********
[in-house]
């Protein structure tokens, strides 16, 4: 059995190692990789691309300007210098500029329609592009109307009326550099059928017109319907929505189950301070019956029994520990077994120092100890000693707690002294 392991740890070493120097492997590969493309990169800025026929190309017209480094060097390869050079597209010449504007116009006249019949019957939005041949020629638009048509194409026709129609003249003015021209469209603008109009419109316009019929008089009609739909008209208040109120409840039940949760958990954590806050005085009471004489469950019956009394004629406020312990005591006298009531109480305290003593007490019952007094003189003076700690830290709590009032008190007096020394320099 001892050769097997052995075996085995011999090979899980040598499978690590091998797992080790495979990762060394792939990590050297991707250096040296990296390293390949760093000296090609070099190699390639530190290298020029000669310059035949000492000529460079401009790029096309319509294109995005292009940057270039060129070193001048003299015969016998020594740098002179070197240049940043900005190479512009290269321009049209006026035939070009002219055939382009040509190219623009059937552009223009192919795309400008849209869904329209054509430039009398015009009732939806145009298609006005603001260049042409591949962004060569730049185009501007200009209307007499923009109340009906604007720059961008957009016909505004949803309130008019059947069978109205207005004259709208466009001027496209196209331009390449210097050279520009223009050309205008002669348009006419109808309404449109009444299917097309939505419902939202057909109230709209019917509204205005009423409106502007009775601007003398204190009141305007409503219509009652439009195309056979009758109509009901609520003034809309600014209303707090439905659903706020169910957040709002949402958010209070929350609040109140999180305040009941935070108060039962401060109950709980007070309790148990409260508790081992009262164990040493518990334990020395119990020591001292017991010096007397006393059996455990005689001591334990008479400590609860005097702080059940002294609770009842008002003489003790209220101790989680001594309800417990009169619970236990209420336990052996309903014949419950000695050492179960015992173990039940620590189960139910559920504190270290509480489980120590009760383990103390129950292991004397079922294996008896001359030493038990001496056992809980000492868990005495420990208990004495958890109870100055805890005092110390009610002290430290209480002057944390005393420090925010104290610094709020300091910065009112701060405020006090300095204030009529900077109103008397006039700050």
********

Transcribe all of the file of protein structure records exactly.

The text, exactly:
[in-house]
């Protein structure tokens, strides 16, 4: 059995190692990789691309300007210098500029329609592009109307009326550099059928017109319907929505189950301070019956029994520990077994120092100890000693707690002294 392991740890070493120097492997590969493309990169800025026929190309017209480094060097390869050079597209010449504007116009006249019949019957939005041949020629638009048509194409026709129609003249003015021209469209603008109009419109316009019929008089009609739909008209208040109120409840039940949760958990954590806050005085009471004489469950019956009394004629406020312990005591006298009531109480305290003593007490019952007094003189003076700690830290709590009032008190007096020394320099 001892050769097997052995075996085995011999090979899980040598499978690590091998797992080790495979990762060394792939990590050297991707250096040296990296390293390949760093000296090609070099190699390639530190290298020029000669310059035949000492000529460079401009790029096309319509294109995005292009940057270039060129070193001048003299015969016998020594740098002179070197240049940043900005190479512009290269321009049209006026035939070009002219055939382009040509190219623009059937552009223009192919795309400008849209869904329209054509430039009398015009009732939806145009298609006005603001260049042409591949962004060569730049185009501007200009209307007499923009109340009906604007720059961008957009016909505004949803309130008019059947069978109205207005004259709208466009001027496209196209331009390449210097050279520009223009050309205008002669348009006419109808309404449109009444299917097309939505419902939202057909109230709209019917509204205005009423409106502007009775601007003398204190009141305007409503219509009652439009195309056979009758109509009901609520003034809309600014209303707090439905659903706020169910957040709002949402958010209070929350609040109140999180305040009941935070108060039962401060109950709980007070309790148990409260508790081992009262164990040493518990334990020395119990020591001292017991010096007397006393059996455990005689001591334990008479400590609860005097702080059940002294609770009842008002003489003790209220101790989680001594309800417990009169619970236990209420336990052996309903014949419950000695050492179960015992173990039940620590189960139910559920504190270290509480489980120590009760383990103390129950292991004397079922294996008896001359030493038990001496056992809980000492868990005495420990208990004495958890109870100055805890005092110390009610002290430290209480002057944390005393420090925010104290610094709020300091910065009112701060405020006090300095204030009529900077109103008397006039700050």